We report a case of a male near-term neonate with gestational age of 35 weeks. He was the third born child to a 27-year-old mother with no significant past history. He was derived from a third degree consanguineous marriage. He was born by means of normal vaginal delivery with a normal extra-uterine adaptation. Meconium-stained amniotic fluid was noted. His birth weight was 3030g (75th Percentile). The baby had normal physical examination at birth aside transitory respiratory distress. He had been hospitalized for four days in a private clinic, for the suspicion of materno-foetal infection, where he had antibiotics for 48 hours. He had developed no symptoms during his hospitalization. The output's weight was 2400g which signify the loss of 630g. Back home, he received exclusive maternal breastfeeding. On his fifth day of life, he presented multiple yellowish-watery stools (ab 12 times) and refuse feeding with apyrexia context. He had clinical signs of severe dehydration without fever or vomiting. He lost 930g relative to the birth's weight. The abdomen appeared neither tender nor distended, and the rest of his physical examination was normal. The laboratory findings revealed hypernatremia of 152mEq/L, hyperkalemia of 7,8mEq/L and severe metabolic acidosis: blood PH: 7,1, HCO3:4mEq/L. The osmotic gap was 45. There was no leukocytosis, and the serum level of C-reactive protein was normal. The infant was treated with intravenous fluids and electrolytes as well as antibiotics after obtaining blood and stool cultures, assuming an infectious etiology. After 26 hours of rehydration therapy, the dehydration resolved, however, a functional acute renal failure complicated by acidosis and hyperkalemia appeared. The chest radiograph showed "bat wings" pattern and the cardiothoracic index was 0, 45. The renal ultrasound showed discretely hyperechoic kidneys cortex and the absence of renal malformations. On the 11th day of life, he was transferred to the pediatric intensive care unit. He needed mechanical ventilation for three days and exclusive parenteral feeding by central catheter. The evolution was burdened by cholestasis due to the prolonged parenteral feeding and nosocomial infection by staphylococcus epidermidis. Since his admission, he had developed a slimy diarrhea with 3 to 4 stools per day. He presented a profuse diarrhea during each attempt to introduce enteral feeding by hydrolyzed milk formula. He was discharged after 32 days with output's weight 3250g. The oesophago-gastro-duodenoscopy and duodenal biopsy showed partial villous atrophy associated to the brush border abnormalities. The periodic acid Schiff (PAS) stain revealed abnormalities in the brush border characterized by loss of the linear part of enterocytes with the presence of intra-cytoplasmic PAS + band in the apical pole of enterocytes uneven thickness and sometimes with double contours pattern. In the submucosa, there were numerous Brunner glands. We find the existence of numerous hemorrhagic suffusions. The CD10 immunostain was positive. Thus, a diagnosis hypothesis of MVID was raised. The electron microscopic examination confirmed the diagnosis. Mutation analysis of peripheral blood samples of the neonate revealed a mutation at the homozygous status of MYO5B gene. The baby died, after 97 days of life, of septic shock and multiple organ failure.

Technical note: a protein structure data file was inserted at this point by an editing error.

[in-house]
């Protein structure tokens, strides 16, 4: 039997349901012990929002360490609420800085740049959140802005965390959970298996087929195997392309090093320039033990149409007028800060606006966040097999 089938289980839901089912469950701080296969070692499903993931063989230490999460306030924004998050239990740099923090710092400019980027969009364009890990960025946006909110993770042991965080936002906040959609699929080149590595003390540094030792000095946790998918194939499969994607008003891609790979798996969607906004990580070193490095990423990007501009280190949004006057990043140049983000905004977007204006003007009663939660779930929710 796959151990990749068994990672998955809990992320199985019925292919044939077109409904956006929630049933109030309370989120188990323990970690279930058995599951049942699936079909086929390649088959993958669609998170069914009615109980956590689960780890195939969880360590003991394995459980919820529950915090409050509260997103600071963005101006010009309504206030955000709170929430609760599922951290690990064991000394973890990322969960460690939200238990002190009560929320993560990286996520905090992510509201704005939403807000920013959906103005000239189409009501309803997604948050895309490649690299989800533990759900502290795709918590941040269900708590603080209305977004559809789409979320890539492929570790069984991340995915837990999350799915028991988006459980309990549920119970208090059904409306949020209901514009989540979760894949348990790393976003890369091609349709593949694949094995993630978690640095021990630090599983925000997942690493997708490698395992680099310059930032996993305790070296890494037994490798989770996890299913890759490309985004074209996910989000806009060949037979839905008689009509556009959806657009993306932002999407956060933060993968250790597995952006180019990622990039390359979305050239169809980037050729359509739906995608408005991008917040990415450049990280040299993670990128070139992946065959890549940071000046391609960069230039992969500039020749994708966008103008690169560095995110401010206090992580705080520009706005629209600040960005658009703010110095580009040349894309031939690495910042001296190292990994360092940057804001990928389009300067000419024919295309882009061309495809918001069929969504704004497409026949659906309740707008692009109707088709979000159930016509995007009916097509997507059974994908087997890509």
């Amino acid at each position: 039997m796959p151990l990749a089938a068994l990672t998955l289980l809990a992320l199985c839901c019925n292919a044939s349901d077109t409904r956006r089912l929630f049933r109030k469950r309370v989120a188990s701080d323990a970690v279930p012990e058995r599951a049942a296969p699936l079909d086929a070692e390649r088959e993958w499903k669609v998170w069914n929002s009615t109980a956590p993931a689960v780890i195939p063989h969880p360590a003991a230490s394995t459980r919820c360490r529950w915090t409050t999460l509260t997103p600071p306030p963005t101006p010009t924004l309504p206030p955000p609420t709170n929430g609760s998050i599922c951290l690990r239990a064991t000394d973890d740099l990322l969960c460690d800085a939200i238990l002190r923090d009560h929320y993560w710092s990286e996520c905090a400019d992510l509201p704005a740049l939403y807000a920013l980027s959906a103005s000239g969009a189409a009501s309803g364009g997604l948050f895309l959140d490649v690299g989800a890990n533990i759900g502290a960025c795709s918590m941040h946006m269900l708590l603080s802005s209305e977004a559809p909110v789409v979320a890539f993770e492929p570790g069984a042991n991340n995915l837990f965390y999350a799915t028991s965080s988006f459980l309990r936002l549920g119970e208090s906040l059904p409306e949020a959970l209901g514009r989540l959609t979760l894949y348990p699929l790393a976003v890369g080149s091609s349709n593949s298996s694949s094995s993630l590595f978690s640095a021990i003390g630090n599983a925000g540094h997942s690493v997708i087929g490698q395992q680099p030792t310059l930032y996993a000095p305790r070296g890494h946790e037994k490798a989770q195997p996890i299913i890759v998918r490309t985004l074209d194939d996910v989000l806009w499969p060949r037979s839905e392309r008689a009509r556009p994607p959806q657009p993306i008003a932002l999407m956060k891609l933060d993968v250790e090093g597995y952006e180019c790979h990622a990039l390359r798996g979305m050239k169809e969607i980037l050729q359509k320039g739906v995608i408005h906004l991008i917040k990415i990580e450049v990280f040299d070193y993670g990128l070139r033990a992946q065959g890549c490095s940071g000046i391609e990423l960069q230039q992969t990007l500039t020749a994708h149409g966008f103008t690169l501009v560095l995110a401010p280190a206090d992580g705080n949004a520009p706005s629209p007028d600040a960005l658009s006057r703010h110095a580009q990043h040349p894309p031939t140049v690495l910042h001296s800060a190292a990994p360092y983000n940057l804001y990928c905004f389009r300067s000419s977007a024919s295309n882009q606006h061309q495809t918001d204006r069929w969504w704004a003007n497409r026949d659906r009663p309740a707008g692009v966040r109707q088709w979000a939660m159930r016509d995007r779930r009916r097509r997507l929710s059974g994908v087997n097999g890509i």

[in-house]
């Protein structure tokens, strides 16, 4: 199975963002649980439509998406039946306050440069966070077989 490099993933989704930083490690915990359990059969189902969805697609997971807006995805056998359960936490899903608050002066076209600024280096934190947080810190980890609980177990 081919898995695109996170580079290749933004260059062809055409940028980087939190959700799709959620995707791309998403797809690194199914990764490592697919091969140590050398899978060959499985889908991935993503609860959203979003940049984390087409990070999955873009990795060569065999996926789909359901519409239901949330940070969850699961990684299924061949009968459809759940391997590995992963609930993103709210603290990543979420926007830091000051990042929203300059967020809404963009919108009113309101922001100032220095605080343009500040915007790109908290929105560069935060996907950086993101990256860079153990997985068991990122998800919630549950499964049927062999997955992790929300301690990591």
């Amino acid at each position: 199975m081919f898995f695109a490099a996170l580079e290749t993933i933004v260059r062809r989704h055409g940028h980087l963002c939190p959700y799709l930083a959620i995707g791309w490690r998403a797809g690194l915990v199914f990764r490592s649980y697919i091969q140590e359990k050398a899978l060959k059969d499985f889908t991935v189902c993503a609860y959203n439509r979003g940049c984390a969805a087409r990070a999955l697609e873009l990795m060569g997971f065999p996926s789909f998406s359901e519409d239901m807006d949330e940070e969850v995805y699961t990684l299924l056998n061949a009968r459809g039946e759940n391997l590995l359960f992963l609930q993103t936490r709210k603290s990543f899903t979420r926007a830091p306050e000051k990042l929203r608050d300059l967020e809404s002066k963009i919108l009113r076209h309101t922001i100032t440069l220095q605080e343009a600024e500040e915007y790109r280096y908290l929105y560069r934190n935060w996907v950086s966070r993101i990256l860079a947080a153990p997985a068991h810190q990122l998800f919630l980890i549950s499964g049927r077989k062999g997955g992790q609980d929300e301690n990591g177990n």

Discussion Up    Down